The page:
Monday, April 30, 2012

Classic Beauty

In my class on wedding photography last week, we shot a mock wedding at one of Tulsa's classic churches, Boston Avenue Methodist. I was much more interested in the building than the wedding.
[I realize the exposure is not great on the first two shots, but you gotta give me points for composition:)]

I attended a Methodist church as a child. It was the kind of experience that sours you on church at a tender age. As an adult, once I found my present church, where worship and Bible teaching is so alive...I said I'd never go back to a denominational church where wooden pews, pipe organs and hymnals would remind me of those lifeless, loveless beginnings.
This landmark church in downtown Tulsa is traditional times ten. However, after all this time, a little seasoning and maturity, I can now appreciate the history of the denomination and most of all, the grand beauty of classic architecture. Especially when designed so intentionally and full of symbolism.
Every curve, every flower in the stained glass, every element in design, inside and out, means something.
I love how the glass strips reflect on this door as seen below.

I couldn't resist the dichotomy of this traditional window with modern lighting.
I placed a Bible where the sun rays would fall on Genesis 2:24 (remember, this photo shoot was a mock wedding). Normally, I would place the wedding rings on the words "one flesh."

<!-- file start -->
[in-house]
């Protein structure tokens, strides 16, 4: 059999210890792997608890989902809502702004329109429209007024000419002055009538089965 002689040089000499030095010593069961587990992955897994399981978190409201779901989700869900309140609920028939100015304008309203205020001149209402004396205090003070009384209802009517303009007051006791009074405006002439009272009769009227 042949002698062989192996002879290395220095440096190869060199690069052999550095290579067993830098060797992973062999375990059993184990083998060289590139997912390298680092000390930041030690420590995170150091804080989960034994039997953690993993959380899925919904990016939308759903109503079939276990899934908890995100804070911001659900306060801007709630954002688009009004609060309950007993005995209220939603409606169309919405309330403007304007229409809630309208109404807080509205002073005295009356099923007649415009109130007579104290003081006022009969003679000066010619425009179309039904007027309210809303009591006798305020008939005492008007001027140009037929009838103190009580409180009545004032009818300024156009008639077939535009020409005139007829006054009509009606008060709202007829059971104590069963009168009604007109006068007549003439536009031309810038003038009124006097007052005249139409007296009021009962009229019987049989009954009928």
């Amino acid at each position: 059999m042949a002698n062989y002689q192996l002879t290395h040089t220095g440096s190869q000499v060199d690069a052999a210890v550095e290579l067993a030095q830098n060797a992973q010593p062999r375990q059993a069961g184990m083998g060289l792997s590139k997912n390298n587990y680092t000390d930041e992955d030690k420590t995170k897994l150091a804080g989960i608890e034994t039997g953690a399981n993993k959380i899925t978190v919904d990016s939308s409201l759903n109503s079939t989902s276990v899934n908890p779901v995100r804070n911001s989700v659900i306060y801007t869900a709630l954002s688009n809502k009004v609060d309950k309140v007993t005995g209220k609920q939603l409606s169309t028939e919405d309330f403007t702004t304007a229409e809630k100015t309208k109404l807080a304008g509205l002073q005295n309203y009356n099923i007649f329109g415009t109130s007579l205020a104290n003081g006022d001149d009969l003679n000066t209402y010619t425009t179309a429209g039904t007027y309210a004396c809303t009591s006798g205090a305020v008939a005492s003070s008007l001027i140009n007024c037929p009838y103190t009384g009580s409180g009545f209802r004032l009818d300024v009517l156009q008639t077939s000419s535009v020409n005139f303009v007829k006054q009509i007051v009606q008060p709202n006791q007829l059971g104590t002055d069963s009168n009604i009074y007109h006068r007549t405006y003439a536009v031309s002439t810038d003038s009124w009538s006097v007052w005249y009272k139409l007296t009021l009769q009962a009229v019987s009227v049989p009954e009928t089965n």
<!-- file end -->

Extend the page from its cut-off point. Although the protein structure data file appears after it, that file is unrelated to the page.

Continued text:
I thought the lines in this shot above were interesting.
The ceiling in the sanctuary is incredible.
I wonder how old this Bible is. It's open at the altar.
This isn't a great picture but I wanted to show it anyway so you would understand the picture below. This mosaic goes almost from floor to ceiling in the beautiful Great Hall.  A close up below of the mosaic tiles laid in the angled style of art deco.
This one is my favorite. Not touched up or altered in any way; just the natural light.

Next post will be some outdoor shots. Click here to read more about the architecture of this church.

Monday, April 16, 2012

Spring Art-Doll Workshop Project

My goodness, I've been away for too long. March and April have been full. Most of it fun stuff, some of it hard work, and there's been a bit of laziness, too. But one of the things I've been busy with was the art-doll club's spring workshop.
Our instructor was the very talented Sherry Goshon. She designed a doll specially to teach our group. It was a mixed-media project and we were all eager to learn some new techniques.  She designs her own face molds and her husband casts them. This face is so beautiful!

We started with the "bird-cage" that the doll sits on. Briefly, wires are poked into a round styrofoam, then curled to make a roundish shape. Then you twist a narrow piece of aluminum foil & wrap it around each wire vine-like. Once that's in place, you take strips of the plaster stuff that's used to make casts and lay that over the foil covered wires. Let it dry & spray paint as desired. Coffee - always a must while making art.